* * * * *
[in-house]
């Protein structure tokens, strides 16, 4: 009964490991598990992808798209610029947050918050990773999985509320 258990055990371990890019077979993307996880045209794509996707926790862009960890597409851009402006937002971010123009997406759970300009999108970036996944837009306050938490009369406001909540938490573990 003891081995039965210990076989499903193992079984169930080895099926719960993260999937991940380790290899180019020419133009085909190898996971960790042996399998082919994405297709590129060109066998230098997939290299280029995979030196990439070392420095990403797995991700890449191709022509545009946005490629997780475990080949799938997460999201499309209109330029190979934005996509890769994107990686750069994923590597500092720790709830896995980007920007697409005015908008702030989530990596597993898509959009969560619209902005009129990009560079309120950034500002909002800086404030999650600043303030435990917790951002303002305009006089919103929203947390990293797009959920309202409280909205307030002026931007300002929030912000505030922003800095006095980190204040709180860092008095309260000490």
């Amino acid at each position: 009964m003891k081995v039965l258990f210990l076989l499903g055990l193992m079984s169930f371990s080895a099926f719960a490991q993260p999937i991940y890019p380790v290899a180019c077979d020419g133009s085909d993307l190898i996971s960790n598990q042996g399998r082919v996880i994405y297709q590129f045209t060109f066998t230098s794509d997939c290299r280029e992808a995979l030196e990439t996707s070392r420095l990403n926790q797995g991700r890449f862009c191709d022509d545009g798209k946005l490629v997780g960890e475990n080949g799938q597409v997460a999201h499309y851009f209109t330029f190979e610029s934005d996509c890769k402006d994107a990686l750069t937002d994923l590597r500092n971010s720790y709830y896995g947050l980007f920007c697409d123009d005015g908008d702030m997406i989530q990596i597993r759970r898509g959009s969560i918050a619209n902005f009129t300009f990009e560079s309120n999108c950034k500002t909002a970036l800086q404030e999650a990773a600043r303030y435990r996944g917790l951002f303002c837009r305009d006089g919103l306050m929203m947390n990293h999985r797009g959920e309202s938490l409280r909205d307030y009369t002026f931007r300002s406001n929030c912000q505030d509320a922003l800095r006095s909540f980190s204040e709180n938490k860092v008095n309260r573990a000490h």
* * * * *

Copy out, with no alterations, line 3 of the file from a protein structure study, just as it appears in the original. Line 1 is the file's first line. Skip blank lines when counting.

């Amino acid at each position: 009964m003891k081995v039965l258990f210990l076989l499903g055990l193992m079984s169930f371990s080895a099926f719960a490991q993260p999937i991940y890019p380790v290899a180019c077979d020419g133009s085909d993307l190898i996971s960790n598990q042996g399998r082919v996880i994405y297709q590129f045209t060109f066998t230098s794509d997939c290299r280029e992808a995979l030196e990439t996707s070392r420095l990403n926790q797995g991700r890449f862009c191709d022509d545009g798209k946005l490629v997780g960890e475990n080949g799938q597409v997460a999201h499309y851009f209109t330029f190979e610029s934005d996509c890769k402006d994107a990686l750069t937002d994923l590597r500092n971010s720790y709830y896995g947050l980007f920007c697409d123009d005015g908008d702030m997406i989530q990596i597993r759970r898509g959009s969560i918050a619209n902005f009129t300009f990009e560079s309120n999108c950034k500002t909002a970036l800086q404030e999650a990773a600043r303030y435990r996944g917790l951002f303002c837009r305009d006089g919103l306050m929203m947390n990293h999985r797009g959920e309202s938490l409280r909205d307030y009369t002026f931007r300002s406001n929030c912000q505030d509320a922003l800095r006095s909540f980190s204040e709180n938490k860092v008095n309260r573990a000490h």